Just for an example, he records that rich landlords thousands of years ago hired laborers to tend their gardens. The terminology used in the Eden story matches the wording already documented in ancient sources for such farming. Adam was basically a gardener.
Other findings, based totally on the word usage and not on similar stories in other cultures, point out that:
1) The Garden of Eden is intended to be a model, not a real place. Multiple attempts to find the four rivers that watered it or to link names in the Bible to known rivers have failed. Moreover, Eden was a working estate, not an idyllic paradise.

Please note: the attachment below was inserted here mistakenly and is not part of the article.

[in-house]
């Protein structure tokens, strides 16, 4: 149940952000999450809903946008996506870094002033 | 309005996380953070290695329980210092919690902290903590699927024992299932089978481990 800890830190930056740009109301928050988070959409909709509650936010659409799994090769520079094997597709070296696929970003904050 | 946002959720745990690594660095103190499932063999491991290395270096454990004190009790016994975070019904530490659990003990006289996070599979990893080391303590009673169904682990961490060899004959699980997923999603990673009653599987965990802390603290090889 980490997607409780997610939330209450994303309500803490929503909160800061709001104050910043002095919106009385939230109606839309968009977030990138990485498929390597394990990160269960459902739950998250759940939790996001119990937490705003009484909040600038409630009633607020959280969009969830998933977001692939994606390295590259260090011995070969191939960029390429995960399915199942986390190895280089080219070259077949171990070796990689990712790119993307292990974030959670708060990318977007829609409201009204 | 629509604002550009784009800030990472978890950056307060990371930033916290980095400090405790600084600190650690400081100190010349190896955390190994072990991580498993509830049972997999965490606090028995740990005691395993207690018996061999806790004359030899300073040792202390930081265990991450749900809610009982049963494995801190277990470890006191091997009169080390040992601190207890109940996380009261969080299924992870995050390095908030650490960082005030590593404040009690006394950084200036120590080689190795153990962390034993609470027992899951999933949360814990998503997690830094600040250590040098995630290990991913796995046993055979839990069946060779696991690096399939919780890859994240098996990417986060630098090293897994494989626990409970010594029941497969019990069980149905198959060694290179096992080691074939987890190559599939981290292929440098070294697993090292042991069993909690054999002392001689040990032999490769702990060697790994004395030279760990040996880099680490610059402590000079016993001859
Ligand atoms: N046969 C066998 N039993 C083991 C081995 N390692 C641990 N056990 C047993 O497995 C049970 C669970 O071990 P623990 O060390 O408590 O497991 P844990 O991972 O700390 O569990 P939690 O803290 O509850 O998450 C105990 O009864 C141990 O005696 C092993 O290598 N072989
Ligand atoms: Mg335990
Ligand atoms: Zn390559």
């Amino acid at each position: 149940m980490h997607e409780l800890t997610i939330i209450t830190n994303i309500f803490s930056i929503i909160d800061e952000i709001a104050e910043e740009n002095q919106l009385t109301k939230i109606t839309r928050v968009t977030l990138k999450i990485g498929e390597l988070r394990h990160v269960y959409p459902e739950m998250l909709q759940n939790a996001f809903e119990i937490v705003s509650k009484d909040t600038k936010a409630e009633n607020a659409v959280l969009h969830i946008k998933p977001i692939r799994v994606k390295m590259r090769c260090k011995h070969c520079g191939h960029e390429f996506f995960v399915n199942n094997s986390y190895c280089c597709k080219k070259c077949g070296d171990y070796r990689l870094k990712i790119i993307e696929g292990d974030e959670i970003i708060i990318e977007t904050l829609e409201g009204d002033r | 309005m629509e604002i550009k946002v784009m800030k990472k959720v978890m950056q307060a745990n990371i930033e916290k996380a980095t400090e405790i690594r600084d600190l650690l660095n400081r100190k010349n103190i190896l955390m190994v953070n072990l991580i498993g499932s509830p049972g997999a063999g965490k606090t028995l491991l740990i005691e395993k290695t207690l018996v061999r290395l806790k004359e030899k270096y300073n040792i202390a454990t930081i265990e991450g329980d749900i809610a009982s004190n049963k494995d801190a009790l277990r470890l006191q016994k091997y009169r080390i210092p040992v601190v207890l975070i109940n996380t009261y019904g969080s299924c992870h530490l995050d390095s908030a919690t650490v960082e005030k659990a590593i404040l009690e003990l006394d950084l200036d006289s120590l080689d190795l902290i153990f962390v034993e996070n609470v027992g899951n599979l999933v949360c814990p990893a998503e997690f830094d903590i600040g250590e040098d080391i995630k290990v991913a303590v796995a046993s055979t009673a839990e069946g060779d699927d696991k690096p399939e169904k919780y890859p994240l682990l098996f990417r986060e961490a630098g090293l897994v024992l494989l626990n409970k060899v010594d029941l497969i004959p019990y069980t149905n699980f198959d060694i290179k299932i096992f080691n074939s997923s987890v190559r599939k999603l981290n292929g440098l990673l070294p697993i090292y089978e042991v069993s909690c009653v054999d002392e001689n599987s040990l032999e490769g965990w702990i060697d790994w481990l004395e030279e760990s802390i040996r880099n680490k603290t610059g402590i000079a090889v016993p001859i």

2) Adam and Eve are not the only people created. Uses of plural where singular would be appropriate demonstrate that. Based on the language and root words, Eve was created as an equal helpmate, not as subservient to Adam in any way. The parallel is to the creation of animals, which are treated as equal regardless of gender.
Eve is also not created from a rib, as many translations claim. The term in the Bible is “penis.” The reference is to the missing baculum bone in humans which is attested to in animals, Zevit argues. However, his translation has been challenged by other linguists.
3) The Tree of Knowledge is not identified beyond its title. It was not an apple tree. Adam is warned to not eat it, but the threat is vague and not a command. Commands in the Bible take special words, none of which are used in the text.
|Snake in the Garden|